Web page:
The Ontario Court of Appeal in Midwest1 awarded the plaintiff damages that put it in a better position than it was in at the time it purchased its property. While this seems contrary to basic tort law principles, the case was ultimately decided under section 99(2) of theEnvironmental Protection Act,2 which provides for a statutory cause of action and (apparently) a greater scope of recoverable damages in contaminated sites cases.
The result of this case was no doubt influenced by the Court’s finding that the conduct of the defendants was reprehensible and the Court’s desire to fashion a remedy that would ensure that the polluter, and not the innocent purchaser, paid for the damage caused to the property.
You can read our analysis of Midwest with respect to liability under section 99(2) of the EPA here and the Court’s finding that the principal of the defendant corporation was personally liable for general and punitive damages here.
Many of the key facts of this case were revealed for the first time in the Court of Appeal decision. Midwest Properties Ltd. (“Midwest”) acquired an industrial property in 2007. Prior to its purchase, it retained an environmental consultant who conducted a Phase I Environmental Site Assessment on the property, and reported that a Phase II was not required. It was only when Midwest became interested in purchasing all or part of the adjoining property owned by the defendant Thorco Contracting Limited (“Thorco”) and conducted additional investigations that it discovered its property had been contaminated by the defendants.3
Midwest sued Thorco and its owner, John Thordarson, for breach of section 99(2) of the EPA, and in nuisance and negligence. Mr. Thordarson had controlled Thorco since 1969 and had been storing various materials and wastes on the property in 1974. Mr. Thordarson and Thorco had been convicted in the past for failing to comply with an MOE order and, the Court found, demonstrated a repeated pattern of utter disregard for the effect that their deficient chemical storage practices were having on the surrounding environment.
The Court found that both defendants had breached s. 99(2) of the EPA. While the Court also considered and overturned the trial judge’s findings on Midwest’s nuisance and negligence claims, it only did so for the purposes of determining and awarding punitive damages against the defendants. The Court quantified damages under s. 99(2) of the EPA and not the common law torts.
Damage Award under Section 99(2) of the EPA
At common law, a purchaser who buys a contaminated property typically does so at its own peril and has a limited claim in tort against its neighbour for any continuing migration of contamination after the purchaser acquired the land. This method of assessing damages is logical, given that the objective of damages in tort law is to put the plaintiff back to the position it was in before the wrong occurred. Prior to its acquisition of the property, the purchaser could not have suffered a wrong at the hand of the defendant. A reasonable purchaser is expected to conduct proper due diligence and, if contamination is discovered prior to purchase, either negotiate a discount on the purchase price or walk away from the deal.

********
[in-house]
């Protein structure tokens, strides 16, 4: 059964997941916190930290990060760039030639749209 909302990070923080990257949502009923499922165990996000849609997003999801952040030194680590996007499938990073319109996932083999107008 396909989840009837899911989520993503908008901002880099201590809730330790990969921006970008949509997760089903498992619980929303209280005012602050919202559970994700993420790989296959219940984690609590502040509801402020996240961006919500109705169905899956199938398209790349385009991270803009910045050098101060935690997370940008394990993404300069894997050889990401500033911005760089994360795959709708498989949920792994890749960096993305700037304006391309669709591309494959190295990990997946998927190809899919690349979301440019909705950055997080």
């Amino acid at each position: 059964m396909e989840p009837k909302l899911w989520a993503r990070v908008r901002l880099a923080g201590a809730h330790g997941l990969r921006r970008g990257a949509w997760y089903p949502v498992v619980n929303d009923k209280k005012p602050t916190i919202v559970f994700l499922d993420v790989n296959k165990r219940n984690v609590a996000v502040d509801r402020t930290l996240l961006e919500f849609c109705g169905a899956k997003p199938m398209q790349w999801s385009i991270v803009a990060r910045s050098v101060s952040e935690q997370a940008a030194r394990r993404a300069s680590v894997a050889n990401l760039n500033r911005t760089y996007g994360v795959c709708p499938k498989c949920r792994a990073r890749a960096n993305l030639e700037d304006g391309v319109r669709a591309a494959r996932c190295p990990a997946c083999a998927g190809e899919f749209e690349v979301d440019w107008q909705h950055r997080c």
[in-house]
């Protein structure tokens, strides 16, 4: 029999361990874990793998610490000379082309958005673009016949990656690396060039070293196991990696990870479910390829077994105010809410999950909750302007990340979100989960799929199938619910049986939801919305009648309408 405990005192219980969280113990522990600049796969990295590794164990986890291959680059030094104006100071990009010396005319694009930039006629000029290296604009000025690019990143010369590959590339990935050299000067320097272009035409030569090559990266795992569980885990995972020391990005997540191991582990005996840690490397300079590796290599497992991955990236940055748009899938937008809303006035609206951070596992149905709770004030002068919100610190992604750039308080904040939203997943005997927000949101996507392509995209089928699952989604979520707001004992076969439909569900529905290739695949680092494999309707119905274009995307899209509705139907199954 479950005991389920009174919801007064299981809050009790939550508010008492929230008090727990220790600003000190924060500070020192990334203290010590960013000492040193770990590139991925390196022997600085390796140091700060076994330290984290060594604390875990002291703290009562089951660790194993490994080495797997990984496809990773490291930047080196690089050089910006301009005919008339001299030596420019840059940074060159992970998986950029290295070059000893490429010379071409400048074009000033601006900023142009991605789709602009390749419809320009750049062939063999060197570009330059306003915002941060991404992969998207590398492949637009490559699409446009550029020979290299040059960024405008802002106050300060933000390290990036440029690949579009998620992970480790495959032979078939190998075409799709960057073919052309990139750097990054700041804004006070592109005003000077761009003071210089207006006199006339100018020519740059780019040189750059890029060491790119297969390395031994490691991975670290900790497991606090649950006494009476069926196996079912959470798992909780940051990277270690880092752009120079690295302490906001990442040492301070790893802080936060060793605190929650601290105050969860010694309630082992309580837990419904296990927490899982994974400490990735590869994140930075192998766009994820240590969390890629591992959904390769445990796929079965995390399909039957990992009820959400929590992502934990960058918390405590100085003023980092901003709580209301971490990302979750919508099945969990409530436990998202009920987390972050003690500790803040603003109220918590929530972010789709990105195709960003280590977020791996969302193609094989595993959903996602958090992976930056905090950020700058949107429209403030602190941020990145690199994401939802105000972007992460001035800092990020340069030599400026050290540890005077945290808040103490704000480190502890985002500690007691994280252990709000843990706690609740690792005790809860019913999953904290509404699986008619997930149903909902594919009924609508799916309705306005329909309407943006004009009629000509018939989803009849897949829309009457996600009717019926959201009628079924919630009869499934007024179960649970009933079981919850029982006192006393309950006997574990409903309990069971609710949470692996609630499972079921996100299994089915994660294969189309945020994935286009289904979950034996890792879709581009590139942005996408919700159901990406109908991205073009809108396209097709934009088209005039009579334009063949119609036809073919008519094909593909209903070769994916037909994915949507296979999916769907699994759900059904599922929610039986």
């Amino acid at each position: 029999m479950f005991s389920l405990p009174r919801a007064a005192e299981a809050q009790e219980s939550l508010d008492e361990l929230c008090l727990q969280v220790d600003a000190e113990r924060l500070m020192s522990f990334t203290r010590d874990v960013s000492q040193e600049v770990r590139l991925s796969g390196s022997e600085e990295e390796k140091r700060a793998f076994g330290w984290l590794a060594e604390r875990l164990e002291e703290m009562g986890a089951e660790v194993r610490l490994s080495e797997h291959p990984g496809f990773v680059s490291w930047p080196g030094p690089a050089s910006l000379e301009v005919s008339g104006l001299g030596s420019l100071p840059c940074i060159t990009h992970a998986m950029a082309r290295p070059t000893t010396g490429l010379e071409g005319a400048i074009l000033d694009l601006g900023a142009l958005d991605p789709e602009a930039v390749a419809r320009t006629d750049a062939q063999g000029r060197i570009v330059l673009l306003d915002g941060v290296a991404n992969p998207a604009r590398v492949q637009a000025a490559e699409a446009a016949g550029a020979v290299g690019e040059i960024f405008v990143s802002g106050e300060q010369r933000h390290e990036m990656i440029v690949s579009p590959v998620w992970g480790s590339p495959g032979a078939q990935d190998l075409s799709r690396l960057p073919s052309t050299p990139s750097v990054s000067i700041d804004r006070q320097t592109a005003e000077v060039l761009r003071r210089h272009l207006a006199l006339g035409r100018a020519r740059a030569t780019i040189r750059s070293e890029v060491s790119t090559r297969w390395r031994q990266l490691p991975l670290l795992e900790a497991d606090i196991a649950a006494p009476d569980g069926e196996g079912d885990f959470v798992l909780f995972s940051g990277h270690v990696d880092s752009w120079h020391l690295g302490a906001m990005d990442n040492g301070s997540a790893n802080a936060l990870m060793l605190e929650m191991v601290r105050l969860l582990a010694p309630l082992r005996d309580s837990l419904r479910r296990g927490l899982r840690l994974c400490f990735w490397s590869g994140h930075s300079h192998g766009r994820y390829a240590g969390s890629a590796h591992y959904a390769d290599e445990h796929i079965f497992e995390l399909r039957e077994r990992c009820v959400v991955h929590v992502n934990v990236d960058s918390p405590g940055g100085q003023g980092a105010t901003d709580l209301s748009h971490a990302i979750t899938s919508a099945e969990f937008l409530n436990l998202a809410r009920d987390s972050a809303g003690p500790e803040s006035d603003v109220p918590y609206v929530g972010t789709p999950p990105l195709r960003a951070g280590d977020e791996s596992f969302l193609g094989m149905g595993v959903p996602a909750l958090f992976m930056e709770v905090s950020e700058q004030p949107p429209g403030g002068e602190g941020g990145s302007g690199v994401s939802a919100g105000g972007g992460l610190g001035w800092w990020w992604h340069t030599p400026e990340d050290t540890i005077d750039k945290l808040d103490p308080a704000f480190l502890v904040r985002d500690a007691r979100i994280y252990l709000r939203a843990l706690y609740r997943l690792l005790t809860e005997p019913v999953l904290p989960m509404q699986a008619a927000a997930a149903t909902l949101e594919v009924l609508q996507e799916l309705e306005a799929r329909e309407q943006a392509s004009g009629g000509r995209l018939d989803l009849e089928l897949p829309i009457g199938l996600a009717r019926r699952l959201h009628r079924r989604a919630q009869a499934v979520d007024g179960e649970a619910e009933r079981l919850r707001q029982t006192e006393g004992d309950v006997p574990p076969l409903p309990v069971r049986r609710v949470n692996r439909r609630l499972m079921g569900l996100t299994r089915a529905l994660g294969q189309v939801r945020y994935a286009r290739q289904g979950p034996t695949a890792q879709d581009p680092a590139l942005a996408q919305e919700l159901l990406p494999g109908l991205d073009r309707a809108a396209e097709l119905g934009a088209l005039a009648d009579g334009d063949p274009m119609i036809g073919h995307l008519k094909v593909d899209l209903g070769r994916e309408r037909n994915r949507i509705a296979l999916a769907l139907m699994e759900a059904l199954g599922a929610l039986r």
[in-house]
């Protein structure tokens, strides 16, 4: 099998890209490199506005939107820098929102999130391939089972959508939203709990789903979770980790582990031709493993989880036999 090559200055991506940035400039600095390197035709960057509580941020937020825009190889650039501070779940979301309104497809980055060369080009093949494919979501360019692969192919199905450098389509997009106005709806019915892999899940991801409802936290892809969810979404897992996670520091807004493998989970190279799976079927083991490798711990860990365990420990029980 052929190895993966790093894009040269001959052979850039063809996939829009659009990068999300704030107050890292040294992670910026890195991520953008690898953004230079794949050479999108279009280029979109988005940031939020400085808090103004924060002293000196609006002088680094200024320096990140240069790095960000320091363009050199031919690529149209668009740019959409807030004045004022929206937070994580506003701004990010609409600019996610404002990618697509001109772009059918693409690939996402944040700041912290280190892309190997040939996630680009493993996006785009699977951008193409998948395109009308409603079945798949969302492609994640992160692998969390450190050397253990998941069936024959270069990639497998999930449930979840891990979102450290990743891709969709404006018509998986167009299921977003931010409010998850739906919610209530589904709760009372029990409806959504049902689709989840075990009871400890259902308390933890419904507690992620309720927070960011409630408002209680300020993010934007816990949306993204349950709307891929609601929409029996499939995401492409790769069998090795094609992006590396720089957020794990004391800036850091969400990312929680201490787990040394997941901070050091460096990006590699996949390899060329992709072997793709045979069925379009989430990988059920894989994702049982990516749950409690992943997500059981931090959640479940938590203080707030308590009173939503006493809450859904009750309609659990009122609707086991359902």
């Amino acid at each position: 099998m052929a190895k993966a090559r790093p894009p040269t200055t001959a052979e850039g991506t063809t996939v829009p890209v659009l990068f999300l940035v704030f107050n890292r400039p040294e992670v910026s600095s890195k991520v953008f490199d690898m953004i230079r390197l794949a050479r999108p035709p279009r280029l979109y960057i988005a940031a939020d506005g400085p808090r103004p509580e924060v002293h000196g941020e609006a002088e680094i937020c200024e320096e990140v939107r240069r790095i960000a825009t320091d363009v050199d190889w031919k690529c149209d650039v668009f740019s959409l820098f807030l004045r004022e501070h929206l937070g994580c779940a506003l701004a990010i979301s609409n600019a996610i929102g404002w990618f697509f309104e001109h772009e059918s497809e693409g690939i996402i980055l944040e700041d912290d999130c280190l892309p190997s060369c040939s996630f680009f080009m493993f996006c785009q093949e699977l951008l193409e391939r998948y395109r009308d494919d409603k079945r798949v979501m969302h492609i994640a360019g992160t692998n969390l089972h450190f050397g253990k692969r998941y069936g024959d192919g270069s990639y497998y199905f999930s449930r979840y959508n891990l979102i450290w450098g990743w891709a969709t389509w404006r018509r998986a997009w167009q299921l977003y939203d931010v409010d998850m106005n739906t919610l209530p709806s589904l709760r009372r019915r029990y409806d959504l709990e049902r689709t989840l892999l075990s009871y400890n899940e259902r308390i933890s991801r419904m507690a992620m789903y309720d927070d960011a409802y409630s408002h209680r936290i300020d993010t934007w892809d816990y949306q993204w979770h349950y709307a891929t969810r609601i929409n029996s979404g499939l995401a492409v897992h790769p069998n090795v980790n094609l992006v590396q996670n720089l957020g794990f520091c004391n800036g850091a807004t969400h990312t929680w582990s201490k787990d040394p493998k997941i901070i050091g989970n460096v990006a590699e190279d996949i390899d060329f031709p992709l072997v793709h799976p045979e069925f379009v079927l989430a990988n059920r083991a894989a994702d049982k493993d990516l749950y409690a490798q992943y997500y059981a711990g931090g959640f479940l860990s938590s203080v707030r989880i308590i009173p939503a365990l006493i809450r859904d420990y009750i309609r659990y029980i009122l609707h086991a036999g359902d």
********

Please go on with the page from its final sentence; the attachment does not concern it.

In Midwest, however, the plaintiff’s recovery was not limited to the damages it sustained after acquiring the property. Rather, the plaintiff was entitled to an award of damages based on the estimated cost to clean up the entire property, regardless of when the contamination occurred and despite the evidence that the property was already contaminated when it bought it. The Court found there is no requirement under the EPA to establish the level of contamination that existed at the time of purchase. As a result, Midwest was put into a better position than it was in prior to purchasing its property.
The Court held that the statutory cause of action afforded under s.99(2) of the EPA, entitles a plaintiff to recover the full cost of remediating its property from the polluter. Consistent with the “polluter pays” principle, s. 99(2) of the EPA is concerned with the environment, and aims to put the property, not necessarily the plaintiff, back into the position it was in prior to the contamination caused by the defendant.
Nuisance and Negligence Claims Established
Regarding the tort claims, the Court found that the trial judge erred in dismissing the claims in nuisance and negligence. While the trial judge had concluded that Midwest had not suffered a loss, the Court of Appeal highlighted the uncontradicted evidence that the property suffered a diminution in value4 and that the contamination presented a health risk, which was evidence of physical and material harm or injury to the lands. Further, there was evidence that the contamination on the Midwest property had worsened after Midwest purchased it.5
Notwithstanding that it found a basis for liability in negligence and nuisance, the Court was clear that it was not concerned with the quantification of damages in nuisance and negligence because it would be subsumed in the compensatory damages awarded under the EPA.
Measure of Damages
In Midwest, the Court of Appeal may have ended the debate on whether diminution in value or restoration costs is the appropriate measure of damages in cases of environmental harm. The Court concluded that damages under s. 99(2) of the EPA should not be restricted to the diminution in the value of the property. In other words, a plaintiff can recover damages even where they exceed the property’s fair market value. The focus under s. 99(2) is restoring the environmental harm caused to the land.